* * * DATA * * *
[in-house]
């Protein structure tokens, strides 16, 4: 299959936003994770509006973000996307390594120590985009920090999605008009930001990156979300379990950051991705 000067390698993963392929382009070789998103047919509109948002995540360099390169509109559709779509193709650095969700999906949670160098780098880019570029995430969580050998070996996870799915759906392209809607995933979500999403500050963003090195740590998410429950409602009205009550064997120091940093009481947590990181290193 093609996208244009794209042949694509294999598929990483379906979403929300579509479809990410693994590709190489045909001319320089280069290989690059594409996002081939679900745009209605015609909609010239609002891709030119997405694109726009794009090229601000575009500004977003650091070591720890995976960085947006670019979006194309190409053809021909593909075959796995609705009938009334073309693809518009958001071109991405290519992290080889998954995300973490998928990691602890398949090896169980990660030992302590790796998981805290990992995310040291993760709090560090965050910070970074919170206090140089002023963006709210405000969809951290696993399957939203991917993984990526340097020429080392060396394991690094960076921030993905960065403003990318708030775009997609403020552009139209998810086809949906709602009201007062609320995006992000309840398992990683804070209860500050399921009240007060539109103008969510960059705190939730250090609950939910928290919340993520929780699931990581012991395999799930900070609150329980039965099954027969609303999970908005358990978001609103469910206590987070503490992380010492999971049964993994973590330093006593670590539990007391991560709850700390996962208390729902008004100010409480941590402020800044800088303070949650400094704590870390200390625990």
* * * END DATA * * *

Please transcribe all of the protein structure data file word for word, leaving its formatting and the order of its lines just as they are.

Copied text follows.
[in-house]
């Protein structure tokens, strides 16, 4: 299959936003994770509006973000996307390594120590985009920090999605008009930001990156979300379990950051991705 000067390698993963392929382009070789998103047919509109948002995540360099390169509109559709779509193709650095969700999906949670160098780098880019570029995430969580050998070996996870799915759906392209809607995933979500999403500050963003090195740590998410429950409602009205009550064997120091940093009481947590990181290193 093609996208244009794209042949694509294999598929990483379906979403929300579509479809990410693994590709190489045909001319320089280069290989690059594409996002081939679900745009209605015609909609010239609002891709030119997405694109726009794009090229601000575009500004977003650091070591720890995976960085947006670019979006194309190409053809021909593909075959796995609705009938009334073309693809518009958001071109991405290519992290080889998954995300973490998928990691602890398949090896169980990660030992302590790796998981805290990992995310040291993760709090560090965050910070970074919170206090140089002023963006709210405000969809951290696993399957939203991917993984990526340097020429080392060396394991690094960076921030993905960065403003990318708030775009997609403020552009139209998810086809949906709602009201007062609320995006992000309840398992990683804070209860500050399921009240007060539109103008969510960059705190939730250090609950939910928290919340993520929780699931990581012991395999799930900070609150329980039965099954027969609303999970908005358990978001609103469910206590987070503490992380010492999971049964993994973590330093006593670590539990007391991560709850700390996962208390729902008004100010409480941590402020800044800088303070949650400094704590870390200390625990």